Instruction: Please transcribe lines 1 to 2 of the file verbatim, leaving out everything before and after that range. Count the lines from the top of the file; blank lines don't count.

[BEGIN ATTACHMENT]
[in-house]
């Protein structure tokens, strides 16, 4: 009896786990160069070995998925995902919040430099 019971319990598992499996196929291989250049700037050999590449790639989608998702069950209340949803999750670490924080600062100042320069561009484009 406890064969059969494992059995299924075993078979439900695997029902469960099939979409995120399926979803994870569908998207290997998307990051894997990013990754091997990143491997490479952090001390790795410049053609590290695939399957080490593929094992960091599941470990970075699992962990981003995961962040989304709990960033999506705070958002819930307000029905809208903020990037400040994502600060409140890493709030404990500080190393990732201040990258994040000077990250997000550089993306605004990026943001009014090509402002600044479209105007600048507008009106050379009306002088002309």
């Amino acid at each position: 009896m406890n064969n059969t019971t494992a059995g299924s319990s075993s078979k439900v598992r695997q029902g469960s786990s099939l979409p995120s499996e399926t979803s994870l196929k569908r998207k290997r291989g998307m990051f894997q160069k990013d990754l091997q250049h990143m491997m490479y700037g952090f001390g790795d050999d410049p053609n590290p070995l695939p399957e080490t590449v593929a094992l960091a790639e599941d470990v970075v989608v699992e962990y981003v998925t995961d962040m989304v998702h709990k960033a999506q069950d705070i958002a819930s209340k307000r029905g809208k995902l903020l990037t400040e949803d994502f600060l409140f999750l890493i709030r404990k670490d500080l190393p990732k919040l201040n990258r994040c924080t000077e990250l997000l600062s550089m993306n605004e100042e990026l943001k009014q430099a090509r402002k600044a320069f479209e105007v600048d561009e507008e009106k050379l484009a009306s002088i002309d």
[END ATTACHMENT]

[in-house]
């Protein structure tokens, strides 16, 4: 009896786990160069070995998925995902919040430099 019971319990598992499996196929291989250049700037050999590449790639989608998702069950209340949803999750670490924080600062100042320069561009484009 406890064969059969494992059995299924075993078979439900695997029902469960099939979409995120399926979803994870569908998207290997998307990051894997990013990754091997990143491997490479952090001390790795410049053609590290695939399957080490593929094992960091599941470990970075699992962990981003995961962040989304709990960033999506705070958002819930307000029905809208903020990037400040994502600060409140890493709030404990500080190393990732201040990258994040000077990250997000550089993306605004990026943001009014090509402002600044479209105007600048507008009106050379009306002088002309």